The Road to Everyone has led to No One
Customers have evolved significantly over the last decade. Their expectations are sky high, their loyalty is low, and they have access to more information about companies and products than ever before.
To add to this difficult mix, each generation has a different set of values and requires something different from their shopping experience. According to Eventbrite, more than 3 in 4 millennials would choose to spend money on an experience or event over buying something. Compare this to the grey pound segment, who value the convenience of online shopping and home delivery, spending over £15bn each year online (Greenlight).
When comparing the many well-known department stores on the high street it could be argued that they have forgotten (or don’t know) who their core customer is and, in an attempt, to survive are targeting everyone and anyone. This is leading to a confusing message for consumers and a sea of sameness on the high street, with many of our well-known department stores stocking the same products, offering identical discounts as well as the same unexciting in-store experience.
So, what should department stores do?
In my opinion, in the department store of 2019 every decision should be driven by data and identifying core and target customer groups is no exception. Every retailer should have a detailed understanding of their customer segments, including their customers’ socio-economic statuses, their values and interests, where they shop, what they buy, how price sensitive they are, communication they respond to, and channels they convert in. A retailer should then be able to accurately calculate the lifetime value of a customer, determining how much they should spend acquiring a customer, monitoring retention rates and ultimately identifying the most valuable and profitable customer groups.
This data can then be used to identify their core customers and those they should target. All business decisions should focus on these customers, from products and brands stocked, to loyalty programmes and discounts, right through to store locations and formats. Any deviation could alienate the core and target customers, whilst attracting those that are unprofitable long-term.
To learn from the best here, we should look at the understanding Hema has of its customers and about their shopping behaviour in all channels; and importantly how they use this data to market and sell to them in the most effective way to drive profitable growth.
Bricks and Clicks
The term omnichannel journey can be used, and misused, in a range of ways but it all comes down to delivering a seamless journey within and across channels.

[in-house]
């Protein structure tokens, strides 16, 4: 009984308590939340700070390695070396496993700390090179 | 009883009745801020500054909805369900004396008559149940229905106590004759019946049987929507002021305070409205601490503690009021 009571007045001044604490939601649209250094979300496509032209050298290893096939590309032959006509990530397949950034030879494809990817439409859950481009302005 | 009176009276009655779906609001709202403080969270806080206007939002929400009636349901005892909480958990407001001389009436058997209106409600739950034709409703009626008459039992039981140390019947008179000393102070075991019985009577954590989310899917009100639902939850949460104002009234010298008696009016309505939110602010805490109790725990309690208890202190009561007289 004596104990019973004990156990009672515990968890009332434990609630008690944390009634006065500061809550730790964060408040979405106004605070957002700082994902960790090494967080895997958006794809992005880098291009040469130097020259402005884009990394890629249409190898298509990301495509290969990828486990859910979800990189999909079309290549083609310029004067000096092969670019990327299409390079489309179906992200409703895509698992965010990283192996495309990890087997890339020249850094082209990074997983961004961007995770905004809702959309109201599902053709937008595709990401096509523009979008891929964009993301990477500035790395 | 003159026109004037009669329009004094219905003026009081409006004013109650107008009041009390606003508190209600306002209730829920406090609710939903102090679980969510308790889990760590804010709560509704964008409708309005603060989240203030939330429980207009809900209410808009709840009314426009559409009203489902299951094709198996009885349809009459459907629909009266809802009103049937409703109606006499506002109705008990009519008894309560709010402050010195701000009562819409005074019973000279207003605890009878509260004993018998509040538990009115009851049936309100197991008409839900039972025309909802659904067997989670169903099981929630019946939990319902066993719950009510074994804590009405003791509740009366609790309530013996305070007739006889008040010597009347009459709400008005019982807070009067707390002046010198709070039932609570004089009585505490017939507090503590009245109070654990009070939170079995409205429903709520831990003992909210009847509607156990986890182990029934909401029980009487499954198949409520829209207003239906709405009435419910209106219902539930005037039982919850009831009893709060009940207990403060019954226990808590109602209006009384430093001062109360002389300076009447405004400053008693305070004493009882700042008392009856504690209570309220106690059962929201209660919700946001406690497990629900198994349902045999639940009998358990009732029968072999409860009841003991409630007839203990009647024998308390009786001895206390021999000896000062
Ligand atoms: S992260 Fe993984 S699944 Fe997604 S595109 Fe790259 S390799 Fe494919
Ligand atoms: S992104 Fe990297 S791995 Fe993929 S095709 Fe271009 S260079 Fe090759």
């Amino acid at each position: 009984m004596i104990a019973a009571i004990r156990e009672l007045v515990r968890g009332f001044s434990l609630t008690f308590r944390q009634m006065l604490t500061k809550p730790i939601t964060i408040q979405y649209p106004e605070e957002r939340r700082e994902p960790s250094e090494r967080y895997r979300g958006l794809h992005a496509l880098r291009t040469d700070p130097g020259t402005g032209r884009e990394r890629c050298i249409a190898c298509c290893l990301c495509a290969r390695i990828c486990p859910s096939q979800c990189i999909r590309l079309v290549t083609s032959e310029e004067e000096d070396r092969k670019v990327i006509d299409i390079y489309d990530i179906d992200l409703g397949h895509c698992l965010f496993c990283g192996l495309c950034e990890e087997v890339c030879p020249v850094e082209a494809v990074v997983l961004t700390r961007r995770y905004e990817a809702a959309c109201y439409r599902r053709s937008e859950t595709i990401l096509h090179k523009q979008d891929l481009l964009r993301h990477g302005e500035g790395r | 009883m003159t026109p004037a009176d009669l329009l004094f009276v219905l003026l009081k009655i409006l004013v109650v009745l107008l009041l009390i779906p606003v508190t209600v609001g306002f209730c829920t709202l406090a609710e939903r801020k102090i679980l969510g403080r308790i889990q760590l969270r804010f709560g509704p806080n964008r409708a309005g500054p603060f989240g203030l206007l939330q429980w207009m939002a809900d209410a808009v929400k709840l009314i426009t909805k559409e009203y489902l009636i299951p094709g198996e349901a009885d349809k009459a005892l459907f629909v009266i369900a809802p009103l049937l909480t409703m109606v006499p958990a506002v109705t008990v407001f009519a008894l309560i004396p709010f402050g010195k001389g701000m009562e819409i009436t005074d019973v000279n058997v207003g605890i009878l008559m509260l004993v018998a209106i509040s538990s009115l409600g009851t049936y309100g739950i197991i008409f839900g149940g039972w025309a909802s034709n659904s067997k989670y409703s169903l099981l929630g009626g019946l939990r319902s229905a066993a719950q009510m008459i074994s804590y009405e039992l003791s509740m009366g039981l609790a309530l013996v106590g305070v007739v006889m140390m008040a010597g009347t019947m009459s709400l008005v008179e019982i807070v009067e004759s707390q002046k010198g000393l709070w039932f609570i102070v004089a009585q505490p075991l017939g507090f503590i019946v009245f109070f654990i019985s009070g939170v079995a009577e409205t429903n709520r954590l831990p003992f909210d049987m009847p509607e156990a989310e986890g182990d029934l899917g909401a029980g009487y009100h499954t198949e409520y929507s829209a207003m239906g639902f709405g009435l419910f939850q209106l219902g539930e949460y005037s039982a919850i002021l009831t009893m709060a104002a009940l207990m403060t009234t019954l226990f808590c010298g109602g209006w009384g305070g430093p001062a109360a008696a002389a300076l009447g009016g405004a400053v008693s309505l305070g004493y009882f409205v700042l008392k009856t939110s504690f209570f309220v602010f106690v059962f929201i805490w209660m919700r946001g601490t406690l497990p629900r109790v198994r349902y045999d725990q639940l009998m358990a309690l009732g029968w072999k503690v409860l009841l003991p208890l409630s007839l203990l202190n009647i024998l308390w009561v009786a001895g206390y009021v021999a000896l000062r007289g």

Many department stores have developed shopping channels in complete silos with apps, websites and stores that offer different experiences and functionality that don’t support the end-to-end journey. Many also fail to understand the role their stores play as part of this journey and how they should right-size stores and update locations to avoid costly overheads and maximise returns.
Again, retailers need to turn to data to provide the answers. They need to understand how their customers move across channels, pain points they encounter and the impact this has on conversion rates and profit. This data can then be used to form an end-state vision for each channel and the journey as a whole, with associated KPIs. A prioritised transitional plan can be developed to deliver the end-state vision within time and capital constraints.
When it come to right sizing formats, Nordstrom in the US is leading the way. They are introducing small Nordstrom Local stores to act as hubs for customers to pick up and try online orders, complete returns, get style advice and socialise. These formats will support the wider omnichannel journey, place a far smaller cost burden on the balance sheet, whilst boosting trade and increasing catchment sales.
The Nike House of Innovation 000 in NYC takes omnichannel to the next level. The store is built to deliver a personal experience to customers relying heavily on an in-store app. Using the app, customers can request for products to be sent to the fitting room to try on, can shop directly from mannequins, pre-order items to pick up during their lunch break or check-out anywhere in the store. The store’s walls can also physically be moved to change the appearance of the store overnight, and there is even a floor reserved for Nike VIP customers.
Profit is Sanity
As the saying goes, turnover is vanity, profit is sanity. Department stores need to identify what’s hurting their bottom line and develop speedy tactical solutions to fix the problem. It is only through a mix of strategic and tactical projects that department stores will be able to deliver the dramatic turnaround needed to survive the next decade.
These challenges could include anything from rightsizing their vast store estate, to battling increasing staff costs, to reviewing their product mix or volumes.
We can see that fast fashion player ASOS is implementing tactical solutions to target what we can assume must be one of its biggest pain points – a high rate of returns. ASOS are using algorithms to predict which size will best fit customers based upon measurements they have provided and their previous purchases and returns history. This increases the likelihood of the products fitting, reduces return rates and results in a happier customer and a healthier margin.
WHAT’S THE BOTTOM LINE HERE?
It’s crucial that department stores use hard data to develop a holistic view of their current business performance and develop a long-term strategy underpinned by several shorter-term tactical solutions to solve immediate business challenges. To achieve the best results we recommend an objective, third party assessment which can help to identify a roadmap and a number of smaller transformational steps.